Coronavirus fears Leads to Shortage of Face Masks
China is the world's leading maker of sanitary masks, and a number of suppliers have tripled their prices since January,
Dentists in the U.K. have indicated that they may have to stop working due to a shortage of face masks amid the outbreak of the deadly new coronavirus COVID-19. The British Dental Association (BDA) said in a statement that the issue caused by the outbreak which has killed over 1,380 people so far, "now poses an imminent risk" of disrupting dental services in the U.K.
A spokesperson for the BDA told Newsweek: "Based on contact with members we believe some larger clinics will have to start reducing clinical time as soon as mid-late next week. We urgently need to see an increase in supply. We are working with the government and industry to this end."
The warning comes after the World Health Organization (WHO) highlighted global supply problems with items used by healthcare workers, known as personal protective equipment (PPE).
"We're sending testing kits, mask, gloves, respirators and gowns to countries in every region. However the world is facing a chronic shortage of personal protective equipment," World Health Organization chief Tedros Adhanom Ghebreyesus said in a briefing in Geneva on Friday.
China, where the virus first emerged late last year, is the world's leading maker of sanitary masks, and a number of suppliers have tripled their prices since January, when news began to spread of the outbreak that started in the central Chinese city of Wuhan, Hubei province. As of Monday morning, the number of confirmed cases globally stood at 71,000, with more than 70,000 of those in mainland China. There have been 1,776 deaths, all but five in China.
Across China, the spread of the virus has prompted quarantines, airline cancellations, stores closures and the temporary shut down of factories and other businesses.
The worldwide mask shortage prompted electronics giant Foxconn, the maker of the Apple iPhone, to set up a production line of facial masks at its facility near Shenzhen in southeastern China. The company said on Friday it is applying for product certification and it expects capacity to reach 2 million facial masks per day by the end of February.
"These masks will not only satisfy the maximum needs of company employees for preventing the coronavirus, but could also be used for external support to help with the current coronavirus control," the Taiwanese company said in a statement.
For weeks, it's been impossible to buy any masks on China's e-commerce giants. Even N95 respirators, which are said to be more effective than surgical masks in stopping transmission of the virus, are also out of stock on all major online platforms in China.
In Hong Kong, people have been waiting as long as three hours outside of pharmacies to buy surgical masks. Demand was so high that some pharmacies had to limit the number of masks customers were allowed to buy. Tens of thousands of local street cleaners have also been confronted with an imminent shortage of the face masks â€“ an essential item in their daily work. According to a survey released last Thursday by the Environmental Services Contractors Alliance (Hong Kong), which polled more than 30 cleaning firms, their protective supplies could only last about two weeks.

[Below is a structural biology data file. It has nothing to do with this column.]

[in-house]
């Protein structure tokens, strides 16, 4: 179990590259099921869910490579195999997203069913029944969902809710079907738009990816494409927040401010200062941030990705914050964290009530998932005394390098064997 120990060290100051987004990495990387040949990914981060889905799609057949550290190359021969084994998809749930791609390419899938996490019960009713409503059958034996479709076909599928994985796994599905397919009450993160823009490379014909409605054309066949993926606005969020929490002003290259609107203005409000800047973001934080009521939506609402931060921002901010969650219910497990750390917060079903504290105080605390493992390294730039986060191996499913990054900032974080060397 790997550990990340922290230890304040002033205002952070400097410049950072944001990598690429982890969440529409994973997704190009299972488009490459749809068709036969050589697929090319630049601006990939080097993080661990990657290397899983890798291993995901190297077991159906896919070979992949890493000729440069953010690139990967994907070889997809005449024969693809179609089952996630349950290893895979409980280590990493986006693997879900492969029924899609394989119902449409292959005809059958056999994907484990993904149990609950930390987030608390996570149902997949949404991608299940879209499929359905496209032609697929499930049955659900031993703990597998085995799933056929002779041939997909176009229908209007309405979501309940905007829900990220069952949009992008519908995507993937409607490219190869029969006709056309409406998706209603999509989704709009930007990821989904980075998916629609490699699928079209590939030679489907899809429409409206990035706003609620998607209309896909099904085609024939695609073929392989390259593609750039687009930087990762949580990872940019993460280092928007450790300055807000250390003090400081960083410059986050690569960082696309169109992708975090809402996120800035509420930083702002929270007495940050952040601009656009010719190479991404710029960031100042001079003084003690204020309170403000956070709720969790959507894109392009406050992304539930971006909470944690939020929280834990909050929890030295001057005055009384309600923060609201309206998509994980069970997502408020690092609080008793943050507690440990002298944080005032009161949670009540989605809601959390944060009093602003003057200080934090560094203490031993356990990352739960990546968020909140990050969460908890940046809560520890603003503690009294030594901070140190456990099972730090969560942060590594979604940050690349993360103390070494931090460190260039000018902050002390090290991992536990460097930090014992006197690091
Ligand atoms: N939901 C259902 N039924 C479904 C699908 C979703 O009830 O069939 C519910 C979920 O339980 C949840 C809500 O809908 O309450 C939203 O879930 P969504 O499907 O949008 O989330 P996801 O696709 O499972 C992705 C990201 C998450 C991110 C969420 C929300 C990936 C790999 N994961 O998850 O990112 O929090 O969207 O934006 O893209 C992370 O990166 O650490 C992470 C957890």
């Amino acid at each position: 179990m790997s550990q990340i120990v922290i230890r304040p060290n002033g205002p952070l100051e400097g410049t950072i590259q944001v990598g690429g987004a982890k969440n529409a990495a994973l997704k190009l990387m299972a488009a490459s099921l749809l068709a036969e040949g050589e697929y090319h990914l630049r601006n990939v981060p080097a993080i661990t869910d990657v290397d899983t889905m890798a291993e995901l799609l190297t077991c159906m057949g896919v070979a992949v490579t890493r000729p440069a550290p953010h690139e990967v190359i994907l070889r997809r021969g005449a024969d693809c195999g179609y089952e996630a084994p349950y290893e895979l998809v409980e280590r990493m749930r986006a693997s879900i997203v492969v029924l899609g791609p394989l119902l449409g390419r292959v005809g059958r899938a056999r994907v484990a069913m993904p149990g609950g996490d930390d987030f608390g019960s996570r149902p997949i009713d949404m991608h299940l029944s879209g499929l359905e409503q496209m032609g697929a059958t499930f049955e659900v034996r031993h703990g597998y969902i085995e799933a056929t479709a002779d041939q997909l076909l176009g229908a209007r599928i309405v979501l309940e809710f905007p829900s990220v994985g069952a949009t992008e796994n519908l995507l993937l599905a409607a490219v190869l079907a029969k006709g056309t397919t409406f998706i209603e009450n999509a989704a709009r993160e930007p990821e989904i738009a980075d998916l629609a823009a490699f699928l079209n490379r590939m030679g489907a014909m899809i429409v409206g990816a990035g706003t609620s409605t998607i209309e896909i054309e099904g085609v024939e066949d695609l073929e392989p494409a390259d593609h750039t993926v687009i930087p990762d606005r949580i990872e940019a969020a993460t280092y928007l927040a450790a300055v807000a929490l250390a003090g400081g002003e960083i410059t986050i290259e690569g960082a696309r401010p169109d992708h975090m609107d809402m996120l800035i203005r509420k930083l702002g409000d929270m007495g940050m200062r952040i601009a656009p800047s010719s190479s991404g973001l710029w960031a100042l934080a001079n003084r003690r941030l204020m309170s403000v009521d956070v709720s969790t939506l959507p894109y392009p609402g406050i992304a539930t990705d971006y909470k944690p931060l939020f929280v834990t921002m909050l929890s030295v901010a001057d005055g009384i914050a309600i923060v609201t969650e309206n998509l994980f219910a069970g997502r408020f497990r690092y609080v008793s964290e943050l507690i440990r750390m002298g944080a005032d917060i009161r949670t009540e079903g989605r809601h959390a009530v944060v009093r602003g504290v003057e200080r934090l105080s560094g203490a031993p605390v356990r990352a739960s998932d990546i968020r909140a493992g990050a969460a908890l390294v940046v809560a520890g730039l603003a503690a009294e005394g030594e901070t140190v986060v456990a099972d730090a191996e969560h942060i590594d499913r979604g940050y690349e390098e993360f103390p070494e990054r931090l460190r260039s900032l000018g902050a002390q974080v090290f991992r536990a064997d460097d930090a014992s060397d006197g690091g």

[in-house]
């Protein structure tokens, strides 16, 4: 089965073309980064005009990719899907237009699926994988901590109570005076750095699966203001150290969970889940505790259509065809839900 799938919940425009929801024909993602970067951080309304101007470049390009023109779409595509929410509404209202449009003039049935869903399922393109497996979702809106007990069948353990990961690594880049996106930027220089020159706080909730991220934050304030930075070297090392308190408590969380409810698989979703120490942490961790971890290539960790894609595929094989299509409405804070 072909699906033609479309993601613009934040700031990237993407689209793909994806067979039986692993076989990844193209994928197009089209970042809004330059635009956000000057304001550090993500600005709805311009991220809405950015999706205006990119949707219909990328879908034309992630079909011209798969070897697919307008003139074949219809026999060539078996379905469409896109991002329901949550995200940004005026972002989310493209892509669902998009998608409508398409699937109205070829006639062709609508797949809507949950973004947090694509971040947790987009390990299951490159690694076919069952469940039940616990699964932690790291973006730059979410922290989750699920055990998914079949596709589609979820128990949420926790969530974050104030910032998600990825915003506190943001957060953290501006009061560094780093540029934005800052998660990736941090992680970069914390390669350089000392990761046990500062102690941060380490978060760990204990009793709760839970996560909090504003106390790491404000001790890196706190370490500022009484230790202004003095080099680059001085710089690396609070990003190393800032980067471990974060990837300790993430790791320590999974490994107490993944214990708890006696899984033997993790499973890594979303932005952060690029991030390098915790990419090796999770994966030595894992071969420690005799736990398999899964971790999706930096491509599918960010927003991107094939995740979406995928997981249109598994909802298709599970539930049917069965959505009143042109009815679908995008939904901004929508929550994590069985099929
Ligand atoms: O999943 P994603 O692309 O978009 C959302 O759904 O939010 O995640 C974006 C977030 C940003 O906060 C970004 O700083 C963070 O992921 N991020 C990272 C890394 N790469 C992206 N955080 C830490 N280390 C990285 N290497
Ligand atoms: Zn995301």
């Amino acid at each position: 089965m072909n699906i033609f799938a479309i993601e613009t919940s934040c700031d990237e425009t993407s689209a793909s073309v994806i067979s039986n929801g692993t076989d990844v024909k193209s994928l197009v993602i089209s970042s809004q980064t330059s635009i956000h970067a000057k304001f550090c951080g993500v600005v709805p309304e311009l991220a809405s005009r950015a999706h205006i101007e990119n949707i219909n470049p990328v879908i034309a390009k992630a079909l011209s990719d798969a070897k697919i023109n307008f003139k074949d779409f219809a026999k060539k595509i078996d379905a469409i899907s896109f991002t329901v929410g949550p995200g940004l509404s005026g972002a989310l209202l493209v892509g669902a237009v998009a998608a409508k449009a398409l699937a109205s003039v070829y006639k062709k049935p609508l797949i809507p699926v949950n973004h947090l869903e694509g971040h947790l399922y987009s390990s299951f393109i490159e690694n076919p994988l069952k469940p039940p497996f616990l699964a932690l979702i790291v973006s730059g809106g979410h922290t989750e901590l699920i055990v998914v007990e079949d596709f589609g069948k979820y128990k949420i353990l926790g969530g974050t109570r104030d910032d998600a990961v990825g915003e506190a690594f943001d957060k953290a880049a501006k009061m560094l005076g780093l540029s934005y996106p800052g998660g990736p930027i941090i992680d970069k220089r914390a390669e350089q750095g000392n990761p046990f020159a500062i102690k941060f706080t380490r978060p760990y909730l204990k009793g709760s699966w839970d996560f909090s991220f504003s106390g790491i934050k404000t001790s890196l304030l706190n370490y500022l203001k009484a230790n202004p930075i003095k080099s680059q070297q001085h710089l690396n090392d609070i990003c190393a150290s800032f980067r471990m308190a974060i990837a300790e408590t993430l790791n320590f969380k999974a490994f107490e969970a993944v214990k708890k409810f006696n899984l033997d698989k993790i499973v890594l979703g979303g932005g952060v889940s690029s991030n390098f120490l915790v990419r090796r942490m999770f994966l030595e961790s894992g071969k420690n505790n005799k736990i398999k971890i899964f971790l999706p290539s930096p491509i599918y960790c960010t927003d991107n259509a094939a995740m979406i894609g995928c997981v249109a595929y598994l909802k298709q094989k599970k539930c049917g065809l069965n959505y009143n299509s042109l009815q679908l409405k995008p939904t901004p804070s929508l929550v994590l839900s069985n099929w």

In the Philippines, the government distributed free surgical masks to high school and college students after its first coronavirus case was confirmed on Febuary 1. Yet there are still mask shortages in medical supply stores in such major cities as Manila, Pagadian City, and Bukidnon.
Thailand on Tuesday curbed mask exports to ensure it has enough for its own citizens, according to multiple reports.
In France, a manufacturer of respiratory masks is ramping up production four or five times higher than normal. Kolmi Hopen typically produces 170 million masks a year at its facility in Angers, about 200 miles southwest of Paris. Now, though, demand for its products has multiplied, said Guillaume Laverdure, COO of parent company Medicom.
The factory has increased production to seven days week, three shifts per day, and is looking to hire 30% more staff. And that's not the only Medicom location to do so; its US facility is moving to three shifts per day, too. "Our target right now is to protect as many people as we can," Laverdure said.
Masks are now hard to come by in the United States, as well.
The National Community Pharmacists Association on Thursday released results of a national survey that said 96% of local pharmacies are experiencing a shortage of surgical masks, and nearly 40% are don't have enough N95 respirators.
"All the masks that we restocked in the morning were gone by the afternoon," a salesperson at a Walgreens pharmacy located near the Hudson Yards of New York City told CNN Business.
Leading US pharmacy chains, such as CVS and Walmart, show few to no medical masks or N95 respirators on their websites.
"We are working with our suppliers to meet customer demand for face masks," Amy Thibault, senior manager of communications at CVS Health, told CNN Business. "We will re-supply those stores [that are out of masks] as quickly as possible."